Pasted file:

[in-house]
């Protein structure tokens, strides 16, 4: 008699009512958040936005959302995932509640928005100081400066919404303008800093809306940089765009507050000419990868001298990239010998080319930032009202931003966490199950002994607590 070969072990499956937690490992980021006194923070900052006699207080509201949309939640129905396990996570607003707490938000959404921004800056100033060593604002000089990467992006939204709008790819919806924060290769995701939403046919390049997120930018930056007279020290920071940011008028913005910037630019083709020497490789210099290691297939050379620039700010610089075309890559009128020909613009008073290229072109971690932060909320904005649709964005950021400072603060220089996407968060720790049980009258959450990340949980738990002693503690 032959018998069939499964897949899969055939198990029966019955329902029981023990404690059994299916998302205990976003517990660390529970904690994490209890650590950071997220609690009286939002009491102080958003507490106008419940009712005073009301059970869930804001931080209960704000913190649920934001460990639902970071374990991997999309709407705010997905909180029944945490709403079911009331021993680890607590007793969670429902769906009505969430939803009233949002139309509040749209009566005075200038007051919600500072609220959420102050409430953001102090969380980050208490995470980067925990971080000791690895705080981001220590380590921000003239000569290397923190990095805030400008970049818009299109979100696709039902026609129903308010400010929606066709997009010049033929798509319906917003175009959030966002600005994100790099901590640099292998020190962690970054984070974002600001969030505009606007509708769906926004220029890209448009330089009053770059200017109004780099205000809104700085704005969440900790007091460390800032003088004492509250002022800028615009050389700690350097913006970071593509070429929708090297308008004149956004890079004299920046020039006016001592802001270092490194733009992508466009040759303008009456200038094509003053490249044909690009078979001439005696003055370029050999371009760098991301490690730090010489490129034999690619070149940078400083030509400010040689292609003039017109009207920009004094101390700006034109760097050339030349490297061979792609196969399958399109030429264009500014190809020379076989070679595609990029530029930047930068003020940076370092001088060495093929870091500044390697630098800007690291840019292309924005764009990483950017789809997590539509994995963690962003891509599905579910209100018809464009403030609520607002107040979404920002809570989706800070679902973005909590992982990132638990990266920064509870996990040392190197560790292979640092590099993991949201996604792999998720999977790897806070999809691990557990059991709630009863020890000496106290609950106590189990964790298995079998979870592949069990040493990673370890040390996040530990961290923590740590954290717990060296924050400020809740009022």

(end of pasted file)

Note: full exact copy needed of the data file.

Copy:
[in-house]
């Protein structure tokens, strides 16, 4: 008699009512958040936005959302995932509640928005100081400066919404303008800093809306940089765009507050000419990868001298990239010998080319930032009202931003966490199950002994607590 070969072990499956937690490992980021006194923070900052006699207080509201949309939640129905396990996570607003707490938000959404921004800056100033060593604002000089990467992006939204709008790819919806924060290769995701939403046919390049997120930018930056007279020290920071940011008028913005910037630019083709020497490789210099290691297939050379620039700010610089075309890559009128020909613009008073290229072109971690932060909320904005649709964005950021400072603060220089996407968060720790049980009258959450990340949980738990002693503690 032959018998069939499964897949899969055939198990029966019955329902029981023990404690059994299916998302205990976003517990660390529970904690994490209890650590950071997220609690009286939002009491102080958003507490106008419940009712005073009301059970869930804001931080209960704000913190649920934001460990639902970071374990991997999309709407705010997905909180029944945490709403079911009331021993680890607590007793969670429902769906009505969430939803009233949002139309509040749209009566005075200038007051919600500072609220959420102050409430953001102090969380980050208490995470980067925990971080000791690895705080981001220590380590921000003239000569290397923190990095805030400008970049818009299109979100696709039902026609129903308010400010929606066709997009010049033929798509319906917003175009959030966002600005994100790099901590640099292998020190962690970054984070974002600001969030505009606007509708769906926004220029890209448009330089009053770059200017109004780099205000809104700085704005969440900790007091460390800032003088004492509250002022800028615009050389700690350097913006970071593509070429929708090297308008004149956004890079004299920046020039006016001592802001270092490194733009992508466009040759303008009456200038094509003053490249044909690009078979001439005696003055370029050999371009760098991301490690730090010489490129034999690619070149940078400083030509400010040689292609003039017109009207920009004094101390700006034109760097050339030349490297061979792609196969399958399109030429264009500014190809020379076989070679595609990029530029930047930068003020940076370092001088060495093929870091500044390697630098800007690291840019292309924005764009990483950017789809997590539509994995963690962003891509599905579910209100018809464009403030609520607002107040979404920002809570989706800070679902973005909590992982990132638990990266920064509870996990040392190197560790292979640092590099993991949201996604792999998720999977790897806070999809691990557990059991709630009863020890000496106290609950106590189990964790298995079998979870592949069990040493990673370890040390996040530990961290923590740590954290717990060296924050400020809740009022």